One solution for providing water, water, with a drop to drink is being set in place in San Diego County. There is a desalination plant under construction that will be providing 50 million gallons of water per day to as many as 300,000 people. The cost is $1 billion. Now we have more than 35 million people in California. If this process were necessary for our entire water supply, it would require at least 150 of these plants to serve the residents of the state at a cost of $150 billion – and they would probably be lined up side-by-side all along the coast of the state.

And then, if the underground water and other fresh water sources become depleted in the states without a coastline, where will they get water to desalinate? Even if it were possible, it would cost gazillions of dollars to build enough capacity to serve the nation. Not billions, not trillions, but gazillions (or whatever is the next mathematical number).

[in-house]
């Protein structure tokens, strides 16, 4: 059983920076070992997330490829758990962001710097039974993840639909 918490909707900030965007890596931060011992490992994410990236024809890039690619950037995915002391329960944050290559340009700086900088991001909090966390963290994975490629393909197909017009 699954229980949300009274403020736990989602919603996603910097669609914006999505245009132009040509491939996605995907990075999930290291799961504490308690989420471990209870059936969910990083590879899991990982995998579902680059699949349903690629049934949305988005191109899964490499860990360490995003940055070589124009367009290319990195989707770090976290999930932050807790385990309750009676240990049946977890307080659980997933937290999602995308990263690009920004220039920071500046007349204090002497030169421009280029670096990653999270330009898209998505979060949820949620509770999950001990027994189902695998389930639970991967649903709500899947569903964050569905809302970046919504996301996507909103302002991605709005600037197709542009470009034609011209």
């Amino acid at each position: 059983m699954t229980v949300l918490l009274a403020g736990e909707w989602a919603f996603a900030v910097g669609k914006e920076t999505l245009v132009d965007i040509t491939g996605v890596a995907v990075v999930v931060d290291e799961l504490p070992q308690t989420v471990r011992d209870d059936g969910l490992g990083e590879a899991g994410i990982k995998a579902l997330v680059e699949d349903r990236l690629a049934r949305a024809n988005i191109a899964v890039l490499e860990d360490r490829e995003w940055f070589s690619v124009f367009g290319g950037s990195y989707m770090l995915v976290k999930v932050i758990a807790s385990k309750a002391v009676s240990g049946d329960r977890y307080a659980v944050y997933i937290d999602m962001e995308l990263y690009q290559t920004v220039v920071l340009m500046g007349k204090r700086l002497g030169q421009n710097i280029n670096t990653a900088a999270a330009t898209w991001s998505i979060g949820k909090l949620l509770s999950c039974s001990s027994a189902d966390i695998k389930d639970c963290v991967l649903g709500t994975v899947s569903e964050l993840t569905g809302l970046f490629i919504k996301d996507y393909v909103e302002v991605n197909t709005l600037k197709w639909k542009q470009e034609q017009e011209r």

As we can see, we need to take water more seriously. It has been taken for granted forever in our civilization. But now that we are over-consuming, wasting and contaminating our fresh water at will, we may be making human life that much more unlikely down the road.

Let’s be sure we can once again be “Singing in the Rain”.

Think about it!


War Crime

War Crime

Ted Folkert

June 24, 2015

People keep asking me questions about war. I haven’t even been in one, so questions such as these are hard to answer.

What is this term “war crime”? Is this an entendre? An oxymoron? Or a double negative? – Would it be the opposite of a war legality, a peace crime, a peace offering?

Would it be on the order of an “illegal robbery” or a “dishonest scam” or an “intentional murder” or an “accidental fumble” or a “painful ache”?

Would it be like a “rule of war” being similar to a “legality of murder” or a “right of assassination”.

What are the rules of war? Do you have to get the war approved by the War Mongers Association? Or can you just contact Dark Chimney or Gorge W. Shrub and request the right terminology to make it sound like you are just going to spank an errant child?